Author Topic: RamDrive for FSOpen  (Read 1634 times)

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Offline phreak

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I don't know if any instructions have been posted on doing this, but here's what i've done from about 30 minutes of experimentation.  I don't have Vista, so the procedure is probably different.  As usual, I take no responsibility for you ****ing up your own system.


A RamDrive is basically a hard drive that is stored in main memory.  It is extremely fast compared to mechanical media like hard drives, it's drawbacks being that a RamDrive can't be as large as a normal hard-drive, and the data is volatile (lost after shutdown).

In order to do this, you will also need a tool that creates NTFS Junction Points.  These are similar to soft-links in your favorite unix flavor.  It basically creates a file that tells the OS where to look for the file.  This is transparent to the application program (Freespace2 in our case), so there are no code changes involved.

further reading
NTFS Junction Point
Symbolic Link


You will need the following things to make this work.

1) Lots of main memory, this may require the use of a 64-bit OS, especially if you have more than 3GB.
2) A RamDisk driver for Windows.  I am using RRamDisk, as it is 64bit capable.  A link will be provided at the end of this section.
3) A Utility to create NTFS Junction Points.  I am using a utility called JunctionLinkMagic.  A link will be provided at the end of this section.
4) The partition that FS2 is installed on must be NTFS version 5 or later.  Not an issue if you're running XP.

RRamDisk Driver (RAR format)
JunctionLinkMagic (Self-extracting EXE)


Setting up the Ramdisk
  • Download the ramdisk driver to a folder of your choice and extract the contents.  I would suggest NOT using C:\temp.  I used C:\RRamDisk
  • Go to Start->Settings->Control Panel->Add New Hardware
  • Cancel out of the Add new hardware wizard.  It timed out for me and I had to select "Yes I have already connected the new hardware"
  • A screen should appear asking you what type of hardware you need to install.  Scroll down to the bottom and select "Add a new hardware device"
  • Select "Install the hardware that I manually select from a list"
  • Select "Show All Devices" at the top of the next page.
  • Click on "Have Disk".  Navigate to the directory to where you installed the RRamDisk files.
  • Select RRamDisk.inf, click on OK.
  • In the directory where you installed RRamDisk, open up "ramdisk.exe".  Select the Disk size you want to make your ramdrive, and the drive letter you wish to use.  The highest drive size is 3GB, make sure you have enough memory to hold the ramdisk in addition to whatever else you run.  I recommend allocating 25% to your ramdisk.  The default drive letter is R:, make sure nothing else is not using R:
  • You should be able to write files to R: now

Setting up the Junction Points
  • As a reference, my freespace2 is installed to D:\Freespace2\Freespace2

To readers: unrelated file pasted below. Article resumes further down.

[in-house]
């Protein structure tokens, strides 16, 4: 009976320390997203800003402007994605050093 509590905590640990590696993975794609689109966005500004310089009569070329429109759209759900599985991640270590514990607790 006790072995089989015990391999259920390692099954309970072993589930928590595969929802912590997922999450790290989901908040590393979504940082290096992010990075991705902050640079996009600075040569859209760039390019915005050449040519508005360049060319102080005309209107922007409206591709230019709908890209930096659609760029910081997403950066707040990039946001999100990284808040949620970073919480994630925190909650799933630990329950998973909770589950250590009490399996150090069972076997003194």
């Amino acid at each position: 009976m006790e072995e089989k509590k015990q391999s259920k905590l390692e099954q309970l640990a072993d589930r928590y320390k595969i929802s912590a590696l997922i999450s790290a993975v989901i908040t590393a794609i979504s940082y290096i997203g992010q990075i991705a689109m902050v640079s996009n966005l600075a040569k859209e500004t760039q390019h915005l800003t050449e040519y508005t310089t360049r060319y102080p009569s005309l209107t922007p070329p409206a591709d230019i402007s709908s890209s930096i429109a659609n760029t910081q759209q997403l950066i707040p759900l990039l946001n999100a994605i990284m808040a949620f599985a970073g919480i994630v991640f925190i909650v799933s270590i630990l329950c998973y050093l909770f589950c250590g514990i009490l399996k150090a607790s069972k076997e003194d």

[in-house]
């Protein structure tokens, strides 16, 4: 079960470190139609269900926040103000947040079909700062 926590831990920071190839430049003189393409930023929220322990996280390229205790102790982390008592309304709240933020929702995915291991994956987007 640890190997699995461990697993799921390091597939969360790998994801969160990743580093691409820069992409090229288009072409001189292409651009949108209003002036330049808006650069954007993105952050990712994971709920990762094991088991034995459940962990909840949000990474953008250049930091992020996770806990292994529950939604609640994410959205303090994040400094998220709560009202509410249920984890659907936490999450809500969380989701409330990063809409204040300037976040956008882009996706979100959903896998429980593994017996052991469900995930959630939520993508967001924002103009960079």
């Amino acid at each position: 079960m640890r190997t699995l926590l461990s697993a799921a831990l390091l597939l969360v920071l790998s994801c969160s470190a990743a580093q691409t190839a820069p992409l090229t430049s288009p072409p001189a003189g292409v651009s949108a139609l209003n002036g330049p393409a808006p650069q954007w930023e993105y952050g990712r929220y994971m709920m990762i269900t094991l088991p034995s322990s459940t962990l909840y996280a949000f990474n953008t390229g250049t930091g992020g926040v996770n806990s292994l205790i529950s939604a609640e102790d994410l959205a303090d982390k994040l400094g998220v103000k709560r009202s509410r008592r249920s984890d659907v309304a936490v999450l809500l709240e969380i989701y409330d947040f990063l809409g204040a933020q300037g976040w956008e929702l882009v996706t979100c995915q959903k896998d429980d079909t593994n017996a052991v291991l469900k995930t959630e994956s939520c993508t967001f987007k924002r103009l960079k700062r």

• Since I have a 3GB RamDrive (8GB of ram 4tw), I was able to load the MediaVP pack and the Retail VPs into main memory (total about 2.0GB).
  • I created a storage folder for the mediavps and retailvps in their own subdirectory in D:\Freespace2\ramdrive.  This is "safe" storage for the media and retail VPs because the Ramdrive clears itself whenever the power is turned off.
  • Create two empty directories in your main Freespace2 folder named "mediavps" and "retailvps"
  • Create two empty directories in R: named "mediavps" and "retailvps"
  • Open up JunctionLinkMagic and select "create"
  • In the host pane (the left side), select the folder in the Freespace2 directory that you wish to link from (eg \Freespace2\mediavps)
  • In the target pane (the right side), select the folder in the ramdisk that you wish to link to (R:\mediavps)
  • Copy the archived files to the ramdisk.  In my case it was D:\Freespace2\ramdisk\mediavps -> R:\mediavps.
  • For the retail VPs, i created their own "mod" folder and added them to the mod command line using -mod mediavps,retailvps.  There are no VPs in my base \Freespace2 directory

You should now be able to run freespace2.  The beauty of this is that windows sees D:\Freespace2\Freespace2\mediavps as it's own directory, but the files are actually located on R:\mediavps.  I can imagine a procedure like this may work for other games.  Loading times were off the charts, probably 1 second to boot the game, 10-15 seconds to load a mission. no ingame stutters.

To be safe, you should never delete the junction point directories using the windows shell, and use the JunctionPointMagic utility.  The junction points persist on the hard drive after reboot, if you try to access them you get the generic "this path is not available message".  If you copy the directories back from the archive to the ramdrive the links are automatically restored as long as the path names are the same.

sample pictures
Junction Point
My FS2 directory
Mediavps on D:
Mediavps on R:


You can only create junction points for directories, so you can not load up single files (individual VPs) on your ramdisk.
« Last Edit: March 18, 2008, 08:44:51 pm by phreak »
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Offline Colonol Dekker

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I understand the how, but i don't understand why? If (obviously) the drives purged at powerdown. What would i use it for?


Offline phreak

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because it's a *bit* faster.  Once you get things setup initially, recopying the files over to the ram drive doesn't take too long (~10sec for 2GB).  You can probably be able to manage multiple games if you have a single "archive" directory with shell scripts to swap the games in and out.

and i can ;)
Offically approved by Ebola Virus Man :wtf:
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